Table 1: Historical Recessions and Return Characteristics

Peak of Economic Cycle

(Start of Recession)

Trough of Economic Cycle

(End of Recession)

Duration of the Recession (Months) Return from Start to End of Recession 1-Year Forward Return from Start of Recession 2-Year Forward Return from Start of Recession 1 Year Forward Return Starting 6 Months into the Recession
Apr 1960 Feb 1961 10 14.6% 20.5% 33.6% 29.1%
Dec 1969 Nov 1970 11 -7.0% -2.3% 8.7% 33.3%
Nov 1973 Mar 1975 16 -19.6% -28.4% -9.8% 0.2%
Jan 1980 Jul 1980 6 9.5% 26.0% 53.1% 18.6%
Jul 1981 Nov 1982 16 12.7% -10.5% 44.2% 19.4%
Jul 1990 Mar 1991 8 6.0% 7.3% 21.7% 32.0%
Mar 2001 Nov 2001 8 -11.9% -9.6% -30.1% -21.4%
Dec 2007 Jun 2009 18 -33.9% -38.1% -22.4% -30.1%
Feb 2020 Apr 2020 2 -23.1% 17.2% 41.8% 35.2%
Average 10.6 -6% -2% 16% 13%

Notes: The percentage return for each economic cycle is the total return of the S&P 500 Index and sourced from Bloomberg. The Peak and Trough dates for each economic cycle are sourced from NBER. Percentages in the column titled “1-Year Forward Return from Start of Recession” reflect the total return of the S&P 500 Index starting from the peak of the economic cycle to a future date of 365 calendar days from the starting point. Percentages in the column titled “2-Year Forward Return from Start of Recession” is the total return of the S&P 500 Index starting from the peak of the economic cycle to a future date of 730 calendar days from the starting point. Percentages in the column titled “1-Year Forward Return 6 Months into the Recession” reflect the total return of S&P 500 Index starting at a date which is 6 months from the peak of the economic cycle to a future date of 365 days from that date.

NBER measures recessions from “peak” to “trough”. The recession starts at the backward-looking economic peak and ends at the trough of economic indicators. During the period from January 1960 to June 2022, the NBER classified nine recessions with an average length from peak to trough of 10.6 months. With each recession, the S&P 500 declined before, during, and sometimes after, the official end of the recession. Notably, the S&P 500 level also fell before most recessions, reflecting the market consensus of an imminent slowing of economic growth. The data also shows peak-to-trough positive returns for five out of nine recessions which is contrary to the popular belief that recessions generally yield negative market returns for investors.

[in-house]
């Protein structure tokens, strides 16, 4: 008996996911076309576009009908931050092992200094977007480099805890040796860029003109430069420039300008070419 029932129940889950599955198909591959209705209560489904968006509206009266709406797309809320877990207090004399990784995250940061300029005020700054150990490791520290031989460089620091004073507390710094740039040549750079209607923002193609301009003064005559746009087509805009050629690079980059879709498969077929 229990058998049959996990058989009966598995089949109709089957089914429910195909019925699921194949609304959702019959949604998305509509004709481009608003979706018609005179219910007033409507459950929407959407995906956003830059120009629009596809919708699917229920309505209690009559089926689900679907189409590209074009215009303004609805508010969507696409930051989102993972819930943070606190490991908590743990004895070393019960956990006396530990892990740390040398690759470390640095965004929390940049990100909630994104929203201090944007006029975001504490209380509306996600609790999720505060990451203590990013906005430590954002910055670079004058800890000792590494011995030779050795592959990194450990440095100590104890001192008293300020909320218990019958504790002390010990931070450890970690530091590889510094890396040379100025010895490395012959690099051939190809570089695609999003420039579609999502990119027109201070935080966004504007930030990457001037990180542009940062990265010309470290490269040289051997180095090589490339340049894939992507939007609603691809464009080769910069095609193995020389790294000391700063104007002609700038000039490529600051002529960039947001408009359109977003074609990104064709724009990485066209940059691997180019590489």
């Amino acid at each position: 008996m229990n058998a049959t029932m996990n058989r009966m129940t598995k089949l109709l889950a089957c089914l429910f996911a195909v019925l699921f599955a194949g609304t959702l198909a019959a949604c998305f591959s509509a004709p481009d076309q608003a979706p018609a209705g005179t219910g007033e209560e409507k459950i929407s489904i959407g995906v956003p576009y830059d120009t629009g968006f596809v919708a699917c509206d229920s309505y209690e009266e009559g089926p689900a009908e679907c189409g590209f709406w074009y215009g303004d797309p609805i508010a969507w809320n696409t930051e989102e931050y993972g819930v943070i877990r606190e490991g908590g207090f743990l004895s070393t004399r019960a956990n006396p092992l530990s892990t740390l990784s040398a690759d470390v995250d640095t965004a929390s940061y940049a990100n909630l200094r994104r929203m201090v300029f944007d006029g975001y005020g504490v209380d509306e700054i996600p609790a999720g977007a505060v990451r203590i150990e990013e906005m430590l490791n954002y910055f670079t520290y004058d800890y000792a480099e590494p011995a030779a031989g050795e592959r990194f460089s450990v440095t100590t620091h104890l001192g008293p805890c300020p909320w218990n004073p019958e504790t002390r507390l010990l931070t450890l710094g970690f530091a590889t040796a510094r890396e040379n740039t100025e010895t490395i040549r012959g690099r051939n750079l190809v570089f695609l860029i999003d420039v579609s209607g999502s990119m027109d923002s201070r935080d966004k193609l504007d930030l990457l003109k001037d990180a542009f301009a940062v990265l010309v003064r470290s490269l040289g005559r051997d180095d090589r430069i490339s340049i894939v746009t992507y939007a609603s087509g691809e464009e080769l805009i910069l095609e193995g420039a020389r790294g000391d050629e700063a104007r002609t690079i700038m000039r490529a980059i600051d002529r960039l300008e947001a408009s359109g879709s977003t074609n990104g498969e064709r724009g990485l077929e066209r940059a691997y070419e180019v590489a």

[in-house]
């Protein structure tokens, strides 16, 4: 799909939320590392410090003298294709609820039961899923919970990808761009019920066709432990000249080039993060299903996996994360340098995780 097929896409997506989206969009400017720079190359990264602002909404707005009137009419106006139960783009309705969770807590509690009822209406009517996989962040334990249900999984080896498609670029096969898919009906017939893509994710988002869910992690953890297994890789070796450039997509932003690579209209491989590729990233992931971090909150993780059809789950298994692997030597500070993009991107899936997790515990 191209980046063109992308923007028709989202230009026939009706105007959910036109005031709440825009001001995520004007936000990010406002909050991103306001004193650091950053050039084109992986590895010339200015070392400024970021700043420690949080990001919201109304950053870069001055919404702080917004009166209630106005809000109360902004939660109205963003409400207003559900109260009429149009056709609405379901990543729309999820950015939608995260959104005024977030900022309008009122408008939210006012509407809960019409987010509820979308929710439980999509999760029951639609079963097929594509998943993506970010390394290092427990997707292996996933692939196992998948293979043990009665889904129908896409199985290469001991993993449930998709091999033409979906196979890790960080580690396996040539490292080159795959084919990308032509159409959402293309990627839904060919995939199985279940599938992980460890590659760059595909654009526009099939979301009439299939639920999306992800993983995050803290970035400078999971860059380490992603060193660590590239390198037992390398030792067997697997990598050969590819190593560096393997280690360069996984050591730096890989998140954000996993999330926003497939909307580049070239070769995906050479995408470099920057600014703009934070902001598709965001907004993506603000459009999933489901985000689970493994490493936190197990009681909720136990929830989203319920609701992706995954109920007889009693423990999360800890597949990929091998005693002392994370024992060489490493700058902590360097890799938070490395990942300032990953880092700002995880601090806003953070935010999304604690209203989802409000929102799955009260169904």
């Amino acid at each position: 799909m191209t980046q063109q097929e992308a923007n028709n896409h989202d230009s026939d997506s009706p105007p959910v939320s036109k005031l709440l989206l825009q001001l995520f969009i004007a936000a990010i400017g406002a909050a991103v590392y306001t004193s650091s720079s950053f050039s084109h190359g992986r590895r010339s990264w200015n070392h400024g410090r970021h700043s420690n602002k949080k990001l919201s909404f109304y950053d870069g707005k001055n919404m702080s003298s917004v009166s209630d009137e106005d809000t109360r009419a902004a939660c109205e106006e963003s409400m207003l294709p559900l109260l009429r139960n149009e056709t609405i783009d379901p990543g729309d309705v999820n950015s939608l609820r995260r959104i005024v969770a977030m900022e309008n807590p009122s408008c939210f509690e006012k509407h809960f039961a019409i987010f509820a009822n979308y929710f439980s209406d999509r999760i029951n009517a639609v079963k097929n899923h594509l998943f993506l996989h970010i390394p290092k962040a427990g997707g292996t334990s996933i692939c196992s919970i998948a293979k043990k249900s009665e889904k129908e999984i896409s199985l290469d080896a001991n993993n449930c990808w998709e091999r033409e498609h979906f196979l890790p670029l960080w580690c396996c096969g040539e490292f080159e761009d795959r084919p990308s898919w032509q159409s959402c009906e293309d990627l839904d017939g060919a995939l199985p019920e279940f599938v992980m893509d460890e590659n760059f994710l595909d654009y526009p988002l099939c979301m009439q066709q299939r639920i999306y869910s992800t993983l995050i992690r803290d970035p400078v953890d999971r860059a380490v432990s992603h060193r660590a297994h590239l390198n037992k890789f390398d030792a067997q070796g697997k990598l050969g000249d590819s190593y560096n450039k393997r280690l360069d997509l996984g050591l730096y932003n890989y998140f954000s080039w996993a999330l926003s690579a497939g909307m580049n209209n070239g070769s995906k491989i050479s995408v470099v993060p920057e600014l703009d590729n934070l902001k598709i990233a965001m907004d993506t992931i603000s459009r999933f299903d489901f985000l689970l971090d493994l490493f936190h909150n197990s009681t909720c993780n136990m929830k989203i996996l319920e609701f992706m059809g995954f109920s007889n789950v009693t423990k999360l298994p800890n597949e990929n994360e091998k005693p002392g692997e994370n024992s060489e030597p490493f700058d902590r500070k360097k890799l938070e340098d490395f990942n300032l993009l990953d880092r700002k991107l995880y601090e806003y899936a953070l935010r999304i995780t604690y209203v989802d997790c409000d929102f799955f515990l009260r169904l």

To give financial advisors a better sense of how the market compensated the investors during recessionary periods, the New Frontier Advisors team calculated both 1-Year and 2-Year forward S&P 500 returns from each NBER-classified peak. While the 1-Year forward returns were predominantly negative for most of the peak dates listed, the 2-Year forward returns for six of nine peak dates were positive.

Risk Matters

During a recession, risk rises, rendering a historical returns-only perspective insufficient for a financial advisor to adequately interpret past market performance. According to the NBER data, the annualized standard deviation of S&P 500 Index returns, a measure of average volatility, was twenty-five percent during the recessions, whereas the annualized standard deviation of returns for the entire January 1960 to July 2022 period was considerably lower at sixteen percent.

Does Official News That We are in a Recession Matter?